The film Jurassic Park was something that was ahead of its time. When I first watched it, I wouldn’t have thought it came before the 21st century. The plot line and the world where the story revolved were works of science that weren’t much-given attention in its year of release.
Jurassic Park was the predecessor of Jurassic World, which also ran on the same premise where human characters were trying to do something inside a locality of dinosaurs. Its successors were The Lost World (1997), Jurassic Park III (2001), Jurassic World (2015), Jurassic World: Fallen Kingdom (2018), and Jurassic World Dominion (2022). From inspiration, it also gave rise to numerous spin-off games, like Jurassic Park Builder on Facebook, which was along the likes of other casual building games like Farmville or Cityville.
We hope we would be able to cover the franchise as it was one of the most successful dinosaur movie franchises of all time, with The Land Before Time probably its top competitor. But today, we will only talk about the first installment. We will analyze the events of the movie and examine why it was a great movie that did not belong in its time era!
Worldbuilding is a just-right blend of reality and fiction
When you think of most science fiction films, they tend to be set in a place or era far beyond the human psyche. For example, the Star Wars franchise was set in, to quote, “A long time ago in a galaxy far far away.” Dune, on the other hand, is set on some planetary system that our civilization wouldn’t even live to see (assuming the planets and all that were real).
However, Jurassic Park did not employ an entirely different environment for its movie. The island where the park is located, Isla Nublar, was a fictional island based on an island off the coast of the real country of Costa Rica. The human characters were completely normal. They could not telepathically control objects with their mind or have some extra protrusions. They were as human as they could be. And then, the dinosaurs were introduced as fictional elements.
This made Jurassic Park a relatable and not a hard-to-digest film. It was anchored from something real, in this case, the geographical locations in a real country. The mountains, the waters, and the terrain were not alien to us, so we could easily understand what those were and how they worked and were used.
The movie gave fictional elements home in our real world so that we could appreciate them better.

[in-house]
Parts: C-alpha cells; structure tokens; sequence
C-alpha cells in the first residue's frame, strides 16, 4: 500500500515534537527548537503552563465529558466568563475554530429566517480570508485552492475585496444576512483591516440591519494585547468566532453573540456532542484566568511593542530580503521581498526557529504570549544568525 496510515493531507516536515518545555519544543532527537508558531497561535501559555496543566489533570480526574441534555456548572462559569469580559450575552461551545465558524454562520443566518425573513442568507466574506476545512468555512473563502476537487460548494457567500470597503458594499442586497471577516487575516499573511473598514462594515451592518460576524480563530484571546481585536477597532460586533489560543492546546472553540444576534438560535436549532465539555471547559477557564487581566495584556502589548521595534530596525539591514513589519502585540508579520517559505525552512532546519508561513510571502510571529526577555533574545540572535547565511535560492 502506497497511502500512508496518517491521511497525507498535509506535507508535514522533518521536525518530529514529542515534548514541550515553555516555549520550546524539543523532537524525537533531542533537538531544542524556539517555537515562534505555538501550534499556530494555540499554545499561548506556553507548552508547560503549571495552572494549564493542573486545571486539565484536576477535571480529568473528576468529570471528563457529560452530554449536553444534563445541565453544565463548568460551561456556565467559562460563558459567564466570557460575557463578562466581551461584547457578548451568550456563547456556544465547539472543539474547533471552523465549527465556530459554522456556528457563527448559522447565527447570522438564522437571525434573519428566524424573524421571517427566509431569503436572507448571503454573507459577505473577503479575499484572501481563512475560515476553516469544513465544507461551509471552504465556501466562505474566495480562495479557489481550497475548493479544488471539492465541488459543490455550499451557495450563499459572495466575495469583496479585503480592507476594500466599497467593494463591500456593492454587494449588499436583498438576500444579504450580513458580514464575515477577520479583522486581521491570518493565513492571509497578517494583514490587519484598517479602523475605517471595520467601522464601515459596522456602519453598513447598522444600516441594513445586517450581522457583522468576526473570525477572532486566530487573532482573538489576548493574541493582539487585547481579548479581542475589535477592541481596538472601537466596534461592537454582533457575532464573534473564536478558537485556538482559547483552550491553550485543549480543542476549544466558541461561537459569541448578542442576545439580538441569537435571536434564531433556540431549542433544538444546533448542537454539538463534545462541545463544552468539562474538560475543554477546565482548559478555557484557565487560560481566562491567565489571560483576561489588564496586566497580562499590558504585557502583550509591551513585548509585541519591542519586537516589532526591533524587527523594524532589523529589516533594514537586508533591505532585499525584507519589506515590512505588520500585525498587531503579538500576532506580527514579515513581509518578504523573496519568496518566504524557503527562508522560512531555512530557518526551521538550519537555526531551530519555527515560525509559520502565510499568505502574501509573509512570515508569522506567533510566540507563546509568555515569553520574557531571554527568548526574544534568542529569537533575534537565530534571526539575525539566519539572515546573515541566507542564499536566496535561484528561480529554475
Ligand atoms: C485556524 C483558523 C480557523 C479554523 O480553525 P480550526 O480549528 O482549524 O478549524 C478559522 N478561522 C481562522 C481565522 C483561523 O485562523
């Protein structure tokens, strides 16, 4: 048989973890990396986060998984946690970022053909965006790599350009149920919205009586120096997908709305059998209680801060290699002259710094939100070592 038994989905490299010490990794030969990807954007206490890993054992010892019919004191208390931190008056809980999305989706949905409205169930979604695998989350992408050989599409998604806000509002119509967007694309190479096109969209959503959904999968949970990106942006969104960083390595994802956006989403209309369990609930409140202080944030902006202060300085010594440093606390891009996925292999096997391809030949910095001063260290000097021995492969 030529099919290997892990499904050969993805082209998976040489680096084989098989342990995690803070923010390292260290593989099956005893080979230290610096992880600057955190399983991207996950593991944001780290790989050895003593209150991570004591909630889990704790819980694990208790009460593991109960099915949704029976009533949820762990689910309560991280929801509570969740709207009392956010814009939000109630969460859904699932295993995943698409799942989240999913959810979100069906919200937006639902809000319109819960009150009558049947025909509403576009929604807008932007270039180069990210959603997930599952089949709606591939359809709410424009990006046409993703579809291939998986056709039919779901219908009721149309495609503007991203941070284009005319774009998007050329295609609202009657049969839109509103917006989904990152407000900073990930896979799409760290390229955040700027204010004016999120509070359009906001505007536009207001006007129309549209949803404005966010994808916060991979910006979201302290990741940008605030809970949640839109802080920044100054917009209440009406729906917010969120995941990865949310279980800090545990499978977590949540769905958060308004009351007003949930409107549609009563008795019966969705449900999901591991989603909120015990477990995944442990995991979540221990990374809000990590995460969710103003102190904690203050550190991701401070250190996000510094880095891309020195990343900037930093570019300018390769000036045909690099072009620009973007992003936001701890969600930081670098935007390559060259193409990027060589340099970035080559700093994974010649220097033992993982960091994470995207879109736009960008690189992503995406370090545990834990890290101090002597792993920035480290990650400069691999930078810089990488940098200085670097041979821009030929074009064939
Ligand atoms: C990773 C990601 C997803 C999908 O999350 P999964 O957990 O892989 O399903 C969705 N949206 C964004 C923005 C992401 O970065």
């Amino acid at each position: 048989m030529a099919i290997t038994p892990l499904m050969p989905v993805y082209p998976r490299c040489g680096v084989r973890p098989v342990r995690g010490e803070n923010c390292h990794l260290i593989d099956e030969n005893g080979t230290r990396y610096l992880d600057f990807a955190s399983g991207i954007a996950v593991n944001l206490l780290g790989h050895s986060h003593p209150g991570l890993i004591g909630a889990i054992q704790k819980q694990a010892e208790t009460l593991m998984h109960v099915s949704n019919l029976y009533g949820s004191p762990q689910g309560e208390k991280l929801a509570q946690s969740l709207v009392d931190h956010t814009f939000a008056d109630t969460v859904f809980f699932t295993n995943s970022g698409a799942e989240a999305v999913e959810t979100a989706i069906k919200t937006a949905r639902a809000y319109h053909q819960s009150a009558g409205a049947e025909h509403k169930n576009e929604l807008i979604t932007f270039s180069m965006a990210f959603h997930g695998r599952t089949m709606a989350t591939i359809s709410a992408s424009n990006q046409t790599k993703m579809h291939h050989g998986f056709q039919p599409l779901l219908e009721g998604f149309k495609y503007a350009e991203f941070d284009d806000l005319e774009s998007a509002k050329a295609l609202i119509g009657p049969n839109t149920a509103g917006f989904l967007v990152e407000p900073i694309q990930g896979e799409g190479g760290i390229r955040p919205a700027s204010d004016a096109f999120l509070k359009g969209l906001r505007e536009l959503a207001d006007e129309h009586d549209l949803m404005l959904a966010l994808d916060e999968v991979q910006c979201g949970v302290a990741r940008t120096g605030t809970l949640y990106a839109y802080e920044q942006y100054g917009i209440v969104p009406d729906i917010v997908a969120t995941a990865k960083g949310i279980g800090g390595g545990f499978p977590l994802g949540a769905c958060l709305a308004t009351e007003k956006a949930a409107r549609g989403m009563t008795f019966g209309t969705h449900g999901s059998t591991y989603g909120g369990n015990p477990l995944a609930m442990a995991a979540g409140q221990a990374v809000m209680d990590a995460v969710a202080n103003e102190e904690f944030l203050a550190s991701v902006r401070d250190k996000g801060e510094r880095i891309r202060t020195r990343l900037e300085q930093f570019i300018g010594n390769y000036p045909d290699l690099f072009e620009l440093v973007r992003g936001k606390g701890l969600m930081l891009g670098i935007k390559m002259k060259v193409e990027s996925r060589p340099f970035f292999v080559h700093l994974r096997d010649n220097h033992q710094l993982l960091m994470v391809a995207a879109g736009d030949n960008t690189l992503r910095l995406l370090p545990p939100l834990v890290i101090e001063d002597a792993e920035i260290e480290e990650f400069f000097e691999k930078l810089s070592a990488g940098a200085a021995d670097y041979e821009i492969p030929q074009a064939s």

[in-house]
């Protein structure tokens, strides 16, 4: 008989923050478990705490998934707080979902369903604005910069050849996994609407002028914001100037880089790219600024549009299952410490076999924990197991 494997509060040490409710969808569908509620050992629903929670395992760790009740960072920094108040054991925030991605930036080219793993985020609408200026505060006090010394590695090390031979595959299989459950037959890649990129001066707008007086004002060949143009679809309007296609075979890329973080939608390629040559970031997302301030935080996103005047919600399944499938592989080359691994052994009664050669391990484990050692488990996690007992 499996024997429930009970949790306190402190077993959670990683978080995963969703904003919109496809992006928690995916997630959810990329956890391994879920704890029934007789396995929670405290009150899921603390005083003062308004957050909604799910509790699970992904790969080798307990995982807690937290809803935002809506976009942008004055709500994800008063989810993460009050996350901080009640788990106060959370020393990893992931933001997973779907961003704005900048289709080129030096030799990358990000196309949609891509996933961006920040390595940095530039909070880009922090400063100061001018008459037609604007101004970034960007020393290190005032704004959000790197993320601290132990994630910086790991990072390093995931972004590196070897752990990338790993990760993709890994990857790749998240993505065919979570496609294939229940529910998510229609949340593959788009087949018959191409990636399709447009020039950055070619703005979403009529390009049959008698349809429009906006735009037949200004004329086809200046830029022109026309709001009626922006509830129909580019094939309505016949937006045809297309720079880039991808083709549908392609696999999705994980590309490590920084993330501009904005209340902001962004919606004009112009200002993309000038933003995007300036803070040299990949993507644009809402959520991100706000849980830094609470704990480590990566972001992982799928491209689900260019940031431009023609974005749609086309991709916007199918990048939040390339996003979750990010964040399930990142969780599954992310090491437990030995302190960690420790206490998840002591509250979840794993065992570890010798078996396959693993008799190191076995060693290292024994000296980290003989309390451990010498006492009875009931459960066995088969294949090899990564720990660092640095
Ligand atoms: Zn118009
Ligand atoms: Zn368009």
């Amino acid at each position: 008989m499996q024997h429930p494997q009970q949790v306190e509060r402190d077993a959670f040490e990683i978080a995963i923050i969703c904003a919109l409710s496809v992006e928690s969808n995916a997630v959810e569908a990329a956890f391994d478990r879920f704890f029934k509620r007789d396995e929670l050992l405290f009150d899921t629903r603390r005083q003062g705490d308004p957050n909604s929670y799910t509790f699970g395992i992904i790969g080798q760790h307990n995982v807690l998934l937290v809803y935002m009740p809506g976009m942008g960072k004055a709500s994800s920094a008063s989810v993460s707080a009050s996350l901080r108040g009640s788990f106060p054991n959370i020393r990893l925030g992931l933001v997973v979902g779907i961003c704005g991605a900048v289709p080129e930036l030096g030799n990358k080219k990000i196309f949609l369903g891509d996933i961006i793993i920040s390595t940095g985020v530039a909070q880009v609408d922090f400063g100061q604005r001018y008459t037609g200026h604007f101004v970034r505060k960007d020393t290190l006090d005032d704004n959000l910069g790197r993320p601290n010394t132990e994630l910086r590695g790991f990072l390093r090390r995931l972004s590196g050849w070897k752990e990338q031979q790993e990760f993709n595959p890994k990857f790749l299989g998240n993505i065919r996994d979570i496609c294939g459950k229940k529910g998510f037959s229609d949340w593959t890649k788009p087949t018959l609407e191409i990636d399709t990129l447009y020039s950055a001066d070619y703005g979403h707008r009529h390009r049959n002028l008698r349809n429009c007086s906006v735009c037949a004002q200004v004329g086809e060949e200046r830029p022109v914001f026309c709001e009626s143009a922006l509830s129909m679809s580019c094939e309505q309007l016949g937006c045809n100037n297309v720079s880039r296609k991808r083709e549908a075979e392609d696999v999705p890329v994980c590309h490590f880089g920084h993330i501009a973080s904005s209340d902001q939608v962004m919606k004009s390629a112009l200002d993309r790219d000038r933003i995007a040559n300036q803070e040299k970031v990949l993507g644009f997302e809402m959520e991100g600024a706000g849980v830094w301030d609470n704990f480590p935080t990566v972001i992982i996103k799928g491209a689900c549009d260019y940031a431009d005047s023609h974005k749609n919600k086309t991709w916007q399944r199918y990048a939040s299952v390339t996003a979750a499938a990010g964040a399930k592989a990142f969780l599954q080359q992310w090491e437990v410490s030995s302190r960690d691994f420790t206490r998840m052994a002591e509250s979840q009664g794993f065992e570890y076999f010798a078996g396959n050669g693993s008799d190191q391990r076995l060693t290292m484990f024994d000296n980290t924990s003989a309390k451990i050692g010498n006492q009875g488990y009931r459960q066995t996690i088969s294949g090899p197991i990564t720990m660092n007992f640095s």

Introduction to genetics
In continuation of the previous section, we also have the science aspect of this film. It also combined fictional elements with real processes, basically creating the dinosaurs. As a recap, the dinosaurs were created through genetic reconstruction. To be more precise, dinosaur DNA was extracted from prehistoric mosquitoes preserved in amber. However, the dinosaur DNAs weren’t always complete and could have been subjected to degradation or disintegration of the material from not being able to be preserved entirely. What lacks were filled through the DNA of modern-day animals. Probably they used a chicken DNA to reconstruct a Tyrannosaurus Rex.
The dinosaurs were intentionally created to be all females so that no one would have the ability to produce sperm cells and reproduce. Of course, if the dinosaurs were able to reproduce, it would be a lot of problems.
Let me repeat. The movie was released in 1993. During that year, mankind hadn’t yet achieved such a level of sophistication and advancement in the field of genetics. However, it was when mankind was slowly lighting the fire in this field. And three years after the film, the first animal was successfully cloned, thanks to genetics.
Genetic engineering was the norm that created Jurassic Park. It was created in such a way that not a lot of people could notice if the processes were right or wrong. And that was where the fiction came in. They made the process look so sophisticated to the point that it became convincing, making the movie a good piece of fiction, yet with something that humans could relate to. In this case, the thing humans could relate to was the profound interest in genetics.
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